The American Medical Association said on Tuesday that it supports a ban on marketing energy drinks to children.

At its annual policy meeting in Chicago, the group called for limits on marketing high-caffeine energy drinks to individuals under the age of 18, arguing that studies have linked the beverages to serious health problems. 

“Energy drinks contain massive and excessive amounts of caffeine that may lead to a host of health problems in young people, including heart problems, and banning companies from marketing these products to adolescents is a common sense action that we can take to protect the health of American kids,” Dr. Alexander Ding, an AMA board member, said in a statement, according to Thomson Reuters.

Energy drinks have drawn scrutiny in recent months from both the federal government and private citizens, even as sales of the drinks rose 17 percent last year. Last October, the parents of Anais Fournier sued Monster Beverage Corp. after the teen died following the consumption of two 24-ounce cans of Monster Energy drink.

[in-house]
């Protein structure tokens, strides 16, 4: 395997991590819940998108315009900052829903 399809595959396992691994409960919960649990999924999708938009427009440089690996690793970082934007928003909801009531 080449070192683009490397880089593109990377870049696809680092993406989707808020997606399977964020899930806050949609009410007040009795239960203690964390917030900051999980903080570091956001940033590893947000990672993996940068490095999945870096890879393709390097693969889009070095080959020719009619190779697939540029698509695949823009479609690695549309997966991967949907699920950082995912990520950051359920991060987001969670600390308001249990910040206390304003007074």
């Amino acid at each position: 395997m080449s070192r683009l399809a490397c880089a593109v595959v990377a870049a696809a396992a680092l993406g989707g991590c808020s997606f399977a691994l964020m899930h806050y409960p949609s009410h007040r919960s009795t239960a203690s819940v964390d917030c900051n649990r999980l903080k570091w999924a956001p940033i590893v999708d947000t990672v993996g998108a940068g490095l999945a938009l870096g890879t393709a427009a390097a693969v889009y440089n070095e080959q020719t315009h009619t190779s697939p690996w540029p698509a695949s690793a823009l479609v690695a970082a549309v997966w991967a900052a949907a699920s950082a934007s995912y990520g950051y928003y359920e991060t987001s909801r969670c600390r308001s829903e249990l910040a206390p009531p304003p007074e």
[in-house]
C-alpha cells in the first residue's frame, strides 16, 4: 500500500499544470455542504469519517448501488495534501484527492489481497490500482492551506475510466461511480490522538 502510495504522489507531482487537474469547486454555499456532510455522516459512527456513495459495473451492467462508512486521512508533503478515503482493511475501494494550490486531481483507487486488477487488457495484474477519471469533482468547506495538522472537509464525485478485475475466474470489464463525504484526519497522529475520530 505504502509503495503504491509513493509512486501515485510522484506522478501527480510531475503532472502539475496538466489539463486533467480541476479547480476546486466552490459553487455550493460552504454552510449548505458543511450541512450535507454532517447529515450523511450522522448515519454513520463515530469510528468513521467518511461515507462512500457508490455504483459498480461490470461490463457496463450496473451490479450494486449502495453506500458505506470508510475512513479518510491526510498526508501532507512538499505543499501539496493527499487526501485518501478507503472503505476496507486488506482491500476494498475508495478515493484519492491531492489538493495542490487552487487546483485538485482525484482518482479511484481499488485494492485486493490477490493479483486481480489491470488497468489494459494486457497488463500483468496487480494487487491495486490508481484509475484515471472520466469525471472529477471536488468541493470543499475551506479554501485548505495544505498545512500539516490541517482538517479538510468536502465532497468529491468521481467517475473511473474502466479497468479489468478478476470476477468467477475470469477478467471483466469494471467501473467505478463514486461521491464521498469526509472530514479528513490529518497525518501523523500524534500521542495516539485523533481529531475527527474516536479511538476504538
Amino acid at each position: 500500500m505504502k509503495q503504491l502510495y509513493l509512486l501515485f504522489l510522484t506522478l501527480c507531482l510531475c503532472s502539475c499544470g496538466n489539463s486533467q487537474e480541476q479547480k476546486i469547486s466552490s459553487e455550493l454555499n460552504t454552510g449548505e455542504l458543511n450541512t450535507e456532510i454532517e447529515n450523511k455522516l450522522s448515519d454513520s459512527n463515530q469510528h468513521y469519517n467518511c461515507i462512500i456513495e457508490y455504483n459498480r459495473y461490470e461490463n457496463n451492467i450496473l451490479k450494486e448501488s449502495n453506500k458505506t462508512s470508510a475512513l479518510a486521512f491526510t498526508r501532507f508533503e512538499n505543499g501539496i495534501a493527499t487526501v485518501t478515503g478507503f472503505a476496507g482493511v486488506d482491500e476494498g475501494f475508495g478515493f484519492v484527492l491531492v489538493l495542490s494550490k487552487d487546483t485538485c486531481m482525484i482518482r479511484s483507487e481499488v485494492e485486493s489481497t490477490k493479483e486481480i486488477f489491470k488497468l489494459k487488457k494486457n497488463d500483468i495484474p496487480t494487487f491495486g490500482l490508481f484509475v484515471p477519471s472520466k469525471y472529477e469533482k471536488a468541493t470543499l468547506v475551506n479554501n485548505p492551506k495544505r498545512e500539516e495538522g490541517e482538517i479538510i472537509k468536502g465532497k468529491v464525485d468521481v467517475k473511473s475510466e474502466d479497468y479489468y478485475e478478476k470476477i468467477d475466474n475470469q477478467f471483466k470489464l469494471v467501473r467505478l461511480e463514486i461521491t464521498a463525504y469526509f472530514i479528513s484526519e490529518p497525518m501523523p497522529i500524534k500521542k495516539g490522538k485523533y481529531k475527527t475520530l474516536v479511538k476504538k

New York’s attorney general subpoenaed Monster, PepsiCo Inc. and Living Essentials LLC as part of an investigation into whether the companies are underestimating the amount of caffeine in their products, while overstating their health benefits.

The American Beverage Association, however, says that most energy drinks contain far less caffeine than a similarly sized cup of coffee. A spokesperson for the organization also told Thomson Reuters that the companies alert customers to both the amount of caffeine in the beverages and their possible health effects.

For more InsideCounsel coverage of energy drinks, see:

Monster sues San Francisco lawyer over probe

Lawsuit accuses Red Bull of overhyping the amount of energy it provides

Parents of dead teen sue Monster Beverage Corp.

New York attorney general subpoenas three energy drink makers